This dog has an anterior lens luxation. Clinically this can be hard to see if there is severe edema but in this case the edema is more axial or central. Here is the eye up close and you can see the edge of the clear crystalline lens peripherally.

Let’s talk about lens luxations. The lens is held in position by small thread like ligaments called zonules that go all the way around like the springs of a trampoline. They arise from the ciliary body processes and attach at the lens equator. If the zonules come undone, the lens starts to be unstable and can wobble or shake inside the eye. This is called phacodonesis. This is the earliest sign of lens instability and is often not obvious on routine exam. When then lens becomes unstable you may also notice some vitreous leaking into the anterior chamber. It is supposed to stay put behind the lens but if some zonules are missing, it can start to work it’s way up to the anterior chamber. This may look like little grey wispy smoke-like projections coming from the pupil margin and floating in the anterior chamber.

When enough zonules are lost, the lens can float around freely and may end up falling back into the posterior segment if the vitreous is degenerated or liquified or it may shift anterior which is what happened in this case.

If the lens luxates posterior, it may damage the retina or cause chronic inflammation resulting in secondary glaucoma. It may also shift forward again at some point. When the lens is posterior, it is less of an urgently vision threatening issue and often we will use a miotic (such as latanoprost) to constrict the pupil and “close the door” so the lens is less likely to wander up into the anterior chamber.

So…what do you do when your patient has a lens luxations?

If the owner is willing and able, I highly recommend referral ASAP for these guys for the best possible vision outcome. The goals are twofold: First, get the pressure down. Second, get the lens out of the anterior chamber. Sometimes you can’t get the pressure down until the lens is moved.

In your office you can immediately start trying to lower the pressure by using glaucoma medication. I recommend using Dorzolamide repeatedly initially (every 15 minutes for an hour then hourly for a few hours) to try to get the pressure to decrease.

You can also use IV mannitol. Mannitol is an osmotic diuretic and therefore will dehydrate the aqueous and the vitreous and may be effective at lowering the pressure but is not a long-term treatment option.

Do not use latanoprost if you suspect the lens is anterior! Latanoprost causes profound miosis and causing the pupil to constrict with only further shove the lens into the anterior chamber and exacerbate the glaucoma.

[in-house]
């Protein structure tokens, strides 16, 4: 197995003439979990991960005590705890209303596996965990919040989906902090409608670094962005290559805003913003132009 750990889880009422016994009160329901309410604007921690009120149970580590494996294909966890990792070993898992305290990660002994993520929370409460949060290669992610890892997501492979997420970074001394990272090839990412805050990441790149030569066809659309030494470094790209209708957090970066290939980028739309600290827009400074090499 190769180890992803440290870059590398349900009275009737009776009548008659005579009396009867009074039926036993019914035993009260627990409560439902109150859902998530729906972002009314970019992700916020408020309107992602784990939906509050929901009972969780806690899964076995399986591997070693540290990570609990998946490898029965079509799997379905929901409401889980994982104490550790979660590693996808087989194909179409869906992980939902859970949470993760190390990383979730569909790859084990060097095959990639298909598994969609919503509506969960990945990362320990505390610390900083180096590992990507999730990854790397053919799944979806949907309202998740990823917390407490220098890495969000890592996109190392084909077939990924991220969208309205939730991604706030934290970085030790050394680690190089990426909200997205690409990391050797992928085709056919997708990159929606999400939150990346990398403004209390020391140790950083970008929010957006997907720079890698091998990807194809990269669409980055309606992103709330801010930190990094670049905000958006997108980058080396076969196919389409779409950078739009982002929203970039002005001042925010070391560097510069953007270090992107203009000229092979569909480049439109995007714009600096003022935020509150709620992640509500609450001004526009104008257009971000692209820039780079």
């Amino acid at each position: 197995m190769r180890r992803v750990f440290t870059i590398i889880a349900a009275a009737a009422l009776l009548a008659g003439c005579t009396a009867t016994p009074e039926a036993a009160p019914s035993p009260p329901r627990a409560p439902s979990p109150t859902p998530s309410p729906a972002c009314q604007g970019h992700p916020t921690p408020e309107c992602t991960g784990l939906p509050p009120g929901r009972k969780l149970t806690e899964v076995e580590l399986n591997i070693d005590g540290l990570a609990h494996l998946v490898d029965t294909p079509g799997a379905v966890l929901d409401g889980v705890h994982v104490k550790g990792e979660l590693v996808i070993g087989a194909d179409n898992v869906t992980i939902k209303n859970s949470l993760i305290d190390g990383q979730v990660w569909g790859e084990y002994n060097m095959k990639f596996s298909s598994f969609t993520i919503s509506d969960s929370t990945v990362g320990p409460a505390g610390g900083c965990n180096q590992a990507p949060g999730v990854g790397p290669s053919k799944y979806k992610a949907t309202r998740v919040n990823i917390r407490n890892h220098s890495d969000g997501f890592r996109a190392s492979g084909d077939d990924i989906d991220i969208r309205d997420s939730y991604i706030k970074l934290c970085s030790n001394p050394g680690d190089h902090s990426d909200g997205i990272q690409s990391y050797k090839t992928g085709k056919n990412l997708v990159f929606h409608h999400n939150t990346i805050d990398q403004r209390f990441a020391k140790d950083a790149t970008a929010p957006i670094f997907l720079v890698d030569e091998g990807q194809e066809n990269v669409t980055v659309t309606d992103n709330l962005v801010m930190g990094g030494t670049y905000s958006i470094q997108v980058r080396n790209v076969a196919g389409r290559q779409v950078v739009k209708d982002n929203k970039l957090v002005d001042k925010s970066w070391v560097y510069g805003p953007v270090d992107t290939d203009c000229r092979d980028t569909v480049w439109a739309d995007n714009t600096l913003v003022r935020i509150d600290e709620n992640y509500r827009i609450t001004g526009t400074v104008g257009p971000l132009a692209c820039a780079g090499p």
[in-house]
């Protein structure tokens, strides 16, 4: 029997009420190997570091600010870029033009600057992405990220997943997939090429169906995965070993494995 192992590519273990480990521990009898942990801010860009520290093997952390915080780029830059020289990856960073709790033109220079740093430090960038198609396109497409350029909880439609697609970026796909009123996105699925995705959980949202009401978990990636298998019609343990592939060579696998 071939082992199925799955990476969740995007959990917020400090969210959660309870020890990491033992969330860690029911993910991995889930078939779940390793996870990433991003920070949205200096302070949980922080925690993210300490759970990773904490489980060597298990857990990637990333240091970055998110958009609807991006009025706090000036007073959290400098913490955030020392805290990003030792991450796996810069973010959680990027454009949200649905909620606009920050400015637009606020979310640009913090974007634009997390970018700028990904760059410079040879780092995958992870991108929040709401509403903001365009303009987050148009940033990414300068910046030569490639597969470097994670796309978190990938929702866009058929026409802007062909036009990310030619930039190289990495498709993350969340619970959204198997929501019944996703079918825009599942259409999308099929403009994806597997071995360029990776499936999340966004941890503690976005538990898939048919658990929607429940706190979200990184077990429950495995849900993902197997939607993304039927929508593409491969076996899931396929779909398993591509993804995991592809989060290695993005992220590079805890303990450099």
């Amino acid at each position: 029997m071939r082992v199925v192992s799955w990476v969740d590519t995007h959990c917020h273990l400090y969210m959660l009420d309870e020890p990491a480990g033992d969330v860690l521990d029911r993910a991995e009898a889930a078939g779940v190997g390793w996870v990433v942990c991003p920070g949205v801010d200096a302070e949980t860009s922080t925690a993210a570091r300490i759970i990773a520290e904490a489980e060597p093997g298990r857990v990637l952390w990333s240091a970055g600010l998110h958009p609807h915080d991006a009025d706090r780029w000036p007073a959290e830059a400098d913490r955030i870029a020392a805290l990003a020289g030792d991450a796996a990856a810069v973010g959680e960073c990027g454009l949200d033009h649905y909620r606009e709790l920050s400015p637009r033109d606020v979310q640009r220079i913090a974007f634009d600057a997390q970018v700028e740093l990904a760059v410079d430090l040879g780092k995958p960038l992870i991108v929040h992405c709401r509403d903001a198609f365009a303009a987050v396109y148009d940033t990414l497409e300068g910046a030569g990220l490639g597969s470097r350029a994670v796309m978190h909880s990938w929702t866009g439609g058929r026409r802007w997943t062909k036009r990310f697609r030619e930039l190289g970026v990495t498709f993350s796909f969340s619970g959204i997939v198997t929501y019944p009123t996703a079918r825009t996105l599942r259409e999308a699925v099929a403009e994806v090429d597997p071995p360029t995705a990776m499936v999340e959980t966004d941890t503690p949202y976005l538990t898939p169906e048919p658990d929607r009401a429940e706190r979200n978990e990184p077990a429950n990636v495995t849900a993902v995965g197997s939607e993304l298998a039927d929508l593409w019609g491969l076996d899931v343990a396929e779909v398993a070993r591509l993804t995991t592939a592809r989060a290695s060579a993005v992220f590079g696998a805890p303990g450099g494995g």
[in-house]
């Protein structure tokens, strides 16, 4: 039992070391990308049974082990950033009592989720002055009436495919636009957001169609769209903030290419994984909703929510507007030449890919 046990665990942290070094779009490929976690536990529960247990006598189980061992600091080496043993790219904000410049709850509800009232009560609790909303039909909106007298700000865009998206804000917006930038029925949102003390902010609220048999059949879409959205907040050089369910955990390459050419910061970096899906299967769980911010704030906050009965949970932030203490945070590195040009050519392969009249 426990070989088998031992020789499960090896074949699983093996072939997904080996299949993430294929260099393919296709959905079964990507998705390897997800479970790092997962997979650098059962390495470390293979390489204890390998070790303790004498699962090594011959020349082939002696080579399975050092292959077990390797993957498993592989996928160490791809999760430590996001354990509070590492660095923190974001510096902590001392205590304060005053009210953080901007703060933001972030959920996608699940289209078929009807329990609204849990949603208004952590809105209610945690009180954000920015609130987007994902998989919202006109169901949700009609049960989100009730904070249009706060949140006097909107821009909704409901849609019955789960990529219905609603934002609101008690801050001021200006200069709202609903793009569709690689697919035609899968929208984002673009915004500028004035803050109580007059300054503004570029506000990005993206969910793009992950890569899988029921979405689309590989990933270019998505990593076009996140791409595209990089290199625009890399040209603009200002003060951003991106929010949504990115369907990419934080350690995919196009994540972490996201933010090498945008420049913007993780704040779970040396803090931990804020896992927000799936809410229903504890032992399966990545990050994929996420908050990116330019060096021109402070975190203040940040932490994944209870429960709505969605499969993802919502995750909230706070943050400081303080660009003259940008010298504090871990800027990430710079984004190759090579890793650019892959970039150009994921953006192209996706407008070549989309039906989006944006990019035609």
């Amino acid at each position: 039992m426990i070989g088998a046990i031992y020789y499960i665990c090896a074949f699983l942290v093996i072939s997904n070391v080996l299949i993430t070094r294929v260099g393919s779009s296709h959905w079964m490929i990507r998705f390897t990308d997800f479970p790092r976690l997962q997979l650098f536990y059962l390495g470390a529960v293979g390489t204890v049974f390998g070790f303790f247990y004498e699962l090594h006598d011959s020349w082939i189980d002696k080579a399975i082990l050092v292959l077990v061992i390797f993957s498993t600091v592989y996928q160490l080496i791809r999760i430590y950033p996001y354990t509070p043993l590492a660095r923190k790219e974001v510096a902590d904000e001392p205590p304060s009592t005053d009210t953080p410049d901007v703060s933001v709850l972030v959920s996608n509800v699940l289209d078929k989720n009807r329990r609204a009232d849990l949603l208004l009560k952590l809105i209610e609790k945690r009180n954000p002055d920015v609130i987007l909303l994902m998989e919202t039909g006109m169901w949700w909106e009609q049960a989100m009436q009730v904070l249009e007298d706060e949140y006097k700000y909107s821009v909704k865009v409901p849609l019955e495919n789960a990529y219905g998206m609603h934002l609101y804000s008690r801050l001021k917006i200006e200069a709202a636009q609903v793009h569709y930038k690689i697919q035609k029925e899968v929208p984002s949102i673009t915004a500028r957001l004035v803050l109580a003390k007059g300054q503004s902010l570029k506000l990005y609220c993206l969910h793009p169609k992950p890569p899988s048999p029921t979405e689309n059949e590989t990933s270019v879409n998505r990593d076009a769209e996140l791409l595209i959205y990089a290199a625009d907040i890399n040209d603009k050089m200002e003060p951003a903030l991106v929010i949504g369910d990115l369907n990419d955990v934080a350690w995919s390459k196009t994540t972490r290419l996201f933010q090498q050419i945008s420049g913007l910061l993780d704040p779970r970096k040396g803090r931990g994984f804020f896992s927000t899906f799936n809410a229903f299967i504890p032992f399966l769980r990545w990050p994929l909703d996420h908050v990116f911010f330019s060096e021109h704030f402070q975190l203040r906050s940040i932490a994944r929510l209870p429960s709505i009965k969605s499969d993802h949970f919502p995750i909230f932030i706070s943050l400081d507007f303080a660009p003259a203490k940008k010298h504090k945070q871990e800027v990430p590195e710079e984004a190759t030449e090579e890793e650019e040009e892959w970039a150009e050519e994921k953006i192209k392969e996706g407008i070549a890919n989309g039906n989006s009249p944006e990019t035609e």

If the dog has the potential to see, surgery to remove the lens is recommended ASAP. This surgery is called an Intracapsular Lens Extraction (ICLE) and it involves making a large incision and remove the lens in its entirety. This surgery is not without risk of blinding complications such as glaucoma and retinal detachment but is a good option if the dog has a potential to see.

A non-surgical procedure using external surface manipulation to reposition the lens behind the pupil has been reported* and is replacing the need for urgent surgery in many situations. I tend to recommend this procedure often if the eye is non-visual at the time of presentation and we are trying to see if we can restore vision before deciding on surgery or in geriatric animals where the primary goal is lowering the pressure for comfort. This is often referred to as “couching”.

What causes lens luxation?

Primary lens luxation (PLL) is genetic in many breeds including terriers, poodles, Australian shepherds, and many more. In many of these dogs there is also a genetic mutation that is linked to development of primary glaucoma.

Lens luxation can also occur secondary to chronic inflammation. Anterior uveitis can lead to breakdown of the zonules and secondary lens instability. This is the most common cause in feline patients.

Montgomery KW, Labelle AL, Gemensky-Metzler AJ. Trans-corneal reduction of anterior lens luxation in dogs with lens instability: a retrospective study of 19 dogs (2010-2013). Vet Ophthalmol. 2014 Jul;17(4):275-9. doi: 10.1111/vop.12142. Epub 2014 Jan 10. PMID: 24405506.